The one that started a trend. The Brut IPA from San Francisco's Social Kitchen and Brewery.
Kim Sturdavant 2 months ago
Photo courtesy of Social Kitchen and Brewery
Batch size: 5 gallons (19 liters)
Brewhouse efficiency: 72%
ABV: 7% ABV
8 lb Pilsner malt
1 lb flaked corn
1 lb flaked rice
HOPS AND ADDITIONS SCHEDULE
.17 oz Mosaic [12.25% AA] at 15 minutes
2.5 oz Mosaic [12.25% AA] at Whirlpool
7.5 oz Mosaic [12.25% AA] at Dry Hop
Neutral Ale yeast
.65 ml Amyloglucosidase
DIRECTIONS AND BREWER'S NOTES
Social Kitchen and Brewery's brewmaster Kim Sturdavant says: "I would encourage folks to add the enzyme in the mash, shoot for a mash temp of 143 - 146 to not denature the enzyme. The equivalent of 20mls / 100#s of grain is enough. Add the enzyme 1/3 of the way into mashing to ensure the mash isn't too hot to denature the enzyme. Stir very well and let the mash have an hour-long rest to let the enzyme do its work."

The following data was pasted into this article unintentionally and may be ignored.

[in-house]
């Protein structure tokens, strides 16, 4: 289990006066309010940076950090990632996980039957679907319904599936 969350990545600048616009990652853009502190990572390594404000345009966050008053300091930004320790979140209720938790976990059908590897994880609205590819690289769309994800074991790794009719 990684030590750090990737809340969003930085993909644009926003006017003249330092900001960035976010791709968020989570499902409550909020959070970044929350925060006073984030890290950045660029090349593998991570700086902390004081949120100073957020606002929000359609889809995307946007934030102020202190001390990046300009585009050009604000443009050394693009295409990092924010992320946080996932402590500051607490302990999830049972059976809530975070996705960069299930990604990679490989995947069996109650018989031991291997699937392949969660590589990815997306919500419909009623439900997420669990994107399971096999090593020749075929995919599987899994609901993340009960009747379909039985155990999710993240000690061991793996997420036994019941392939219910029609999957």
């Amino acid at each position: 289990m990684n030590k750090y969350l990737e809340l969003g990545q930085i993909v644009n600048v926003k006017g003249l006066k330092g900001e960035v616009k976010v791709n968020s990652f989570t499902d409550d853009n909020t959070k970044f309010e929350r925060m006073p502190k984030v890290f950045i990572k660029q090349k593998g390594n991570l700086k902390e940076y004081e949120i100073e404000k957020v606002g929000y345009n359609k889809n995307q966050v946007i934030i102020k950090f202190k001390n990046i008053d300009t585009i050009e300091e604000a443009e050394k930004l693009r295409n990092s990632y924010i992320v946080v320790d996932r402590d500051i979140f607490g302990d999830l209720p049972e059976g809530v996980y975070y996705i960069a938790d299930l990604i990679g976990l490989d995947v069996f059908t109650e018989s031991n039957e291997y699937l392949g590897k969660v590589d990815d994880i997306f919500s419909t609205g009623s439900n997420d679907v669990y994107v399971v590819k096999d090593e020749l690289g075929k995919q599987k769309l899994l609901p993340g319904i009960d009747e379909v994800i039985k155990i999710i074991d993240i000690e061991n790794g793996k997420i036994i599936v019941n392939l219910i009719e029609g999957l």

"The other option would be to add the enzyme to the kettle while lautering, then hold off on heating the kettle until all wort is in and has 30 minutes of contact with the enzyme at around 145 degrees (lower would be fine, too)."
"I know a lot of homebrewers just throw grain on top of all their mash water, so this option makes more sense to them. I preferred not to mash this way, when I was a homebrewer... I think the conversion temp is more consistent adding grain and water at the same time, I also like being able to react to the consistency so I can end up the thickness I want."
"The enzyme will denature in the boil, but it's already done its work."
"That would all mean that the amylo in the fermentation is no longer needed. I'm finding better results with fermentation character and hop aromatics by having no enzyme present in the fermentation."
Lastly, it is very important to add nutrient to the boil as well as 1/2 way through fermentation (with something like BSG's Startup) since the wort will be almost entirely glucose, there is not a lot of nutrition for the yeast.
The Birth of the Brut IPA
An enzyme long used to help make big imperial stouts a little easier on the palate has found a new purpose in an emerging style of IPA. The Brut IPA is a dry—0° Plato—version of the style that was created just months ago and is now spreading like wildfire.